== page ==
Schistosomiasis remains a public health concern in various developing countries including Sudan. School age children are among the high risk groups for S. haematobium and S. mansoni infections. The present study revealed that the prevalence of S. haematobium among the study participants was 12.9%, which was extremely lower comparing with 45.0%–56.0% reported from different parts of Sudan [6, 18]. However, slightly high prevalence was also reported in Gezira area, Central Sudan (20.0%)  and Southern Kordofan State (23.7%) . In general, the high prevalence of S. haematobium reported among the other studies rather than this study might be due to the reason that children in developing countries including Sudan live in poor sanitation areas, and most of them often spend long time bathing or swimming in contaminated water. Additionally, hygiene and playing behaviour in contaminated water could also increase the risk of infection. However, the low infection rate reported from this study might be attributed to the small sample size variations or the mass treatment with praziquantel which established in the last few years in the study area.
In contrast to our results, high prevalence of S. haematobium among school age children were reported from other similar studies conducted in Ethiopia  and Senegal , wherein the prevalence rates were 20.8% and 57.6%, respectively [20, 21]. However, our finding was higher than that of the previous investigation conducted in southern Mauritania (4.0%) . Additionally, an infection rate of 10.4% of S. haematobium among primary school children was reported in Malawi . The variation in the infection rate among those areas could be due to the target population, environmental condition of the area, sample size variations and the life and behaviour of the children.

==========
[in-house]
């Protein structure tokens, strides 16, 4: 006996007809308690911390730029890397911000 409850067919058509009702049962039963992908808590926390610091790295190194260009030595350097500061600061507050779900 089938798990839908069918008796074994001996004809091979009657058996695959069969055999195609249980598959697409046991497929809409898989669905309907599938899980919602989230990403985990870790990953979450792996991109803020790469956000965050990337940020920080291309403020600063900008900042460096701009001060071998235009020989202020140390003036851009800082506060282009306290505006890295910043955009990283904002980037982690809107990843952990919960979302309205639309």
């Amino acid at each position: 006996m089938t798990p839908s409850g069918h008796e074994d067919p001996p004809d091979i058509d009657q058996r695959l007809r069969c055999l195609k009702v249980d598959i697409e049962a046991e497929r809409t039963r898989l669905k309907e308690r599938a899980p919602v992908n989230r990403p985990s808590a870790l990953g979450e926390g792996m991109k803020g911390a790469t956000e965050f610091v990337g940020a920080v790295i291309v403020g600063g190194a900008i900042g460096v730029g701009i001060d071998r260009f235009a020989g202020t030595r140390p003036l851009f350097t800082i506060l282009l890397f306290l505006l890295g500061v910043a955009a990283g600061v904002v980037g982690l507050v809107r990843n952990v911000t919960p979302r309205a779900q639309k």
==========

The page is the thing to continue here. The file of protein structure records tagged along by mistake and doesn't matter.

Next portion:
Despite the varying prevalence of S. haematobium between gender due to the behaviour difference that affected the rate of contact with contaminated water in most studies, unlikely, no differences were observed in the prevalence of S. haematobium among males and females . However, males were usually more infected than females , and this finding could be due to the diverse outdoor activities of males exposed to cercaria-infected water. Even though, some studies indicated that the prevalence among females was higher than that among males . Meanwhile, the percentage of infected children in the 10–13 year group was higher than that in the 6–9 and 14–17 year groups. This finding was similarly reported in previous studies [6, 21, 24] and might be explained by frequent contact to the river (swimming/playing) due to excessive mobility of children at this age.